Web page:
The proposed, maximum-use level of the blended phosphates is determined by the available phosphate with the limit being set at 10 milligrams of phosphate per liter (PO4/L) in the final drinking water. The sum of each contributor needs to be less than 10 mg PO4/L. This is calculated using the equation: (number of available PO4) × (the molecular weight, MW, of PO4) ÷ total molecular weight of PO4 = the amount of PO4 contributed. This value is used in the equation (maximum use of blend) × (amount of PO4 contributed) × (percent of contributor in blend) = mg of PO4 contributed. The blend is a mixture of 10 percent sodium tripolyphosphate (STPP), 10 percent sodium acid pyrophosphate (SAPP), 20 percent phosphoric acid, and the balance of water with a suggested maximum use level of 28 mg/L. The resulting PO4 contribution is as follows:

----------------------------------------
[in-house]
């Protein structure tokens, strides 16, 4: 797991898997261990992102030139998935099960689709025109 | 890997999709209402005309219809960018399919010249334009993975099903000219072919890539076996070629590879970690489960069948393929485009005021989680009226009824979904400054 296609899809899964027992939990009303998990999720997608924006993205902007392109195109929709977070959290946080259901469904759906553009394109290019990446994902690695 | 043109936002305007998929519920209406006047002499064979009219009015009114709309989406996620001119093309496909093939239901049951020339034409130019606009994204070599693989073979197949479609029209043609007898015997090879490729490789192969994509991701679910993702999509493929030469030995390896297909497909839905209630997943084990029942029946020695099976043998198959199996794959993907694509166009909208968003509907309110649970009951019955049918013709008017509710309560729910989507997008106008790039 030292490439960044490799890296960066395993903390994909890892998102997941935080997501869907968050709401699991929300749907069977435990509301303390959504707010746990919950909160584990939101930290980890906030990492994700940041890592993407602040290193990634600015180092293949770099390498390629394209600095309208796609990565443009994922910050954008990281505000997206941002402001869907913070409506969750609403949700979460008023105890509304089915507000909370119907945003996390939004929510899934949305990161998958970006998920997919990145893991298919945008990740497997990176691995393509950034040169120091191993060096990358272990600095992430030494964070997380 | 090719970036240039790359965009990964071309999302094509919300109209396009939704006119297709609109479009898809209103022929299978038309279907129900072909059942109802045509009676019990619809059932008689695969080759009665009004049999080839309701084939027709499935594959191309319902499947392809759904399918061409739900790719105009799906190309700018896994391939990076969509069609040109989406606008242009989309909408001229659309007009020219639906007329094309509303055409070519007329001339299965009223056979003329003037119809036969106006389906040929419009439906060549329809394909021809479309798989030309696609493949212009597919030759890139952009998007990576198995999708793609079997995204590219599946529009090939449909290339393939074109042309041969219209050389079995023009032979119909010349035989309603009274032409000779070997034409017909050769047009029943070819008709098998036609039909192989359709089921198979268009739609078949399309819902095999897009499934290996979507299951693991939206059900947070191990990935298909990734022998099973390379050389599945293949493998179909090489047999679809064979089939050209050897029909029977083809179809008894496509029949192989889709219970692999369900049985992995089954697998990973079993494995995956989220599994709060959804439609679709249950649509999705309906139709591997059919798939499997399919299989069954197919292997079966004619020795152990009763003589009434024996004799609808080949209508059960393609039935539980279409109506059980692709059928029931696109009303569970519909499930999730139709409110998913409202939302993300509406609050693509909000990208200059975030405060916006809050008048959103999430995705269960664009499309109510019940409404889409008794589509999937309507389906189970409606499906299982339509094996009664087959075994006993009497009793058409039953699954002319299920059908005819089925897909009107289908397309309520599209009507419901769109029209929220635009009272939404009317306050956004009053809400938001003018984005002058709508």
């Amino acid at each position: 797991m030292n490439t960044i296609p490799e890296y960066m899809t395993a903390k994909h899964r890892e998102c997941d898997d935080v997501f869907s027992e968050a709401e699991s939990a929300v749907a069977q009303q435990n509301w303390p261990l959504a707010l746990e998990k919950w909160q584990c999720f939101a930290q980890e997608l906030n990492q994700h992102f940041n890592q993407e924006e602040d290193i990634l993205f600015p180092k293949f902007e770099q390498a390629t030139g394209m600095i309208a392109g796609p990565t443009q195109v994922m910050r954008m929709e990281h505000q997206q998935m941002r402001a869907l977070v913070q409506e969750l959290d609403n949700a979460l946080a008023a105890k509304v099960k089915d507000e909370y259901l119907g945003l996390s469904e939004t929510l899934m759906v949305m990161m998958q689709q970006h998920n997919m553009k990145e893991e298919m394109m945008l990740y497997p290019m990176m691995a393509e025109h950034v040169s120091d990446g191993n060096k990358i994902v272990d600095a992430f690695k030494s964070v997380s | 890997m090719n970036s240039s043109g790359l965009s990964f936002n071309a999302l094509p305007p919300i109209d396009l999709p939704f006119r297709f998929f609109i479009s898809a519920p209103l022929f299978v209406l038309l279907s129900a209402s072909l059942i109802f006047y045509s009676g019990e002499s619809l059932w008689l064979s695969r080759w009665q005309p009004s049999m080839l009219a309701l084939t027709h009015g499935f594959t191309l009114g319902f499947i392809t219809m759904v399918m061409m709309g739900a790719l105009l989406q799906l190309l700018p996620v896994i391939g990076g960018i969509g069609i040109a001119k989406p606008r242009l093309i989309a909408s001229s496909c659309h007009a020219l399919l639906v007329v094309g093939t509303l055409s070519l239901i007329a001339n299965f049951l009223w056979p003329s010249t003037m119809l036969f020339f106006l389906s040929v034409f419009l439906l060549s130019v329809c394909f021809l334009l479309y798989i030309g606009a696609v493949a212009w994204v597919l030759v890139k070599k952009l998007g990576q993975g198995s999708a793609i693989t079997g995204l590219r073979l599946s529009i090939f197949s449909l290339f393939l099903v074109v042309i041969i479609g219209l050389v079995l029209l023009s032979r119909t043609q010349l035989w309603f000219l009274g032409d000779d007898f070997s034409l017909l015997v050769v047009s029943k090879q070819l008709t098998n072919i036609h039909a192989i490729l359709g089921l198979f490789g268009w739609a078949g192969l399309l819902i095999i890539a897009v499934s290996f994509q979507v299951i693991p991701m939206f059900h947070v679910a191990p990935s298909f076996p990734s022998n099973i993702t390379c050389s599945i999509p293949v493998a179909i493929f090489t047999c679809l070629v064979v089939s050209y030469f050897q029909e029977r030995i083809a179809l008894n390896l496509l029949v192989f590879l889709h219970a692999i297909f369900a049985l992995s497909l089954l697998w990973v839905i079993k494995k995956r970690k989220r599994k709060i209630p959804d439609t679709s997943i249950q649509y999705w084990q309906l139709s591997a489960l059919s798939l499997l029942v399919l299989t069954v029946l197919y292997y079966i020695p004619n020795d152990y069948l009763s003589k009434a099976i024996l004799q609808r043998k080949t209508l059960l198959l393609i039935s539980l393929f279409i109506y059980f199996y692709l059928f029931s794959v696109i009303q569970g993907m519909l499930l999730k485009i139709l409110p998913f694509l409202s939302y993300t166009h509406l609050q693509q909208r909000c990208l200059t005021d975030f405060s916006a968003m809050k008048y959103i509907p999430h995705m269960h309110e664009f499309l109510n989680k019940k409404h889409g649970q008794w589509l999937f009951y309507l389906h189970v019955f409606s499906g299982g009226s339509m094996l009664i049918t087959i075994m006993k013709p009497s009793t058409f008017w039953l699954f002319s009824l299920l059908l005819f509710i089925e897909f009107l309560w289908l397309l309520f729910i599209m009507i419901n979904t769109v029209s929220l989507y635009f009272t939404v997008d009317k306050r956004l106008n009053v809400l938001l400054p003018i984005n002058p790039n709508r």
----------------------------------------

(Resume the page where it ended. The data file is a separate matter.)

(Na5P3O10) MW = 368 has three available PO4 (MW = 95)
28 mg/L suggested max use level and 10 percent
(3)(95)/368 = 0.774
(28)(0.774)(0.1) = 2.17 mg PO4
(Na2 H2P2O7) MW = 222 has two available PO4 (MW = 95)
28 mg/L suggested max use level and 10 percent
(2)(95)/222 = 0.856
(28)(0.856)(0.1) = 2.39 mg PO4
(H3PO4) MW = 98 has one available PO4 (MW = 95)
28 mg/L suggested max use level and 20 percent
(1)(95)/98 = 0.969
(28)(0.969)(0.2) = 5.43 mg PO4
This blended phosphate contributes a total PO4 of 9.99 mg/L—2.17 + 2.39 + 5.43 = 9.99. Therefore, this maximum use level is acceptable for this product. There are direct water additives that don’t contain a limiting compound such as sodium hydroxide. Their use levels are based on common industrial usage. As a consequence, the use levels could be higher if the contaminants permit a higher rating.
Formulating the test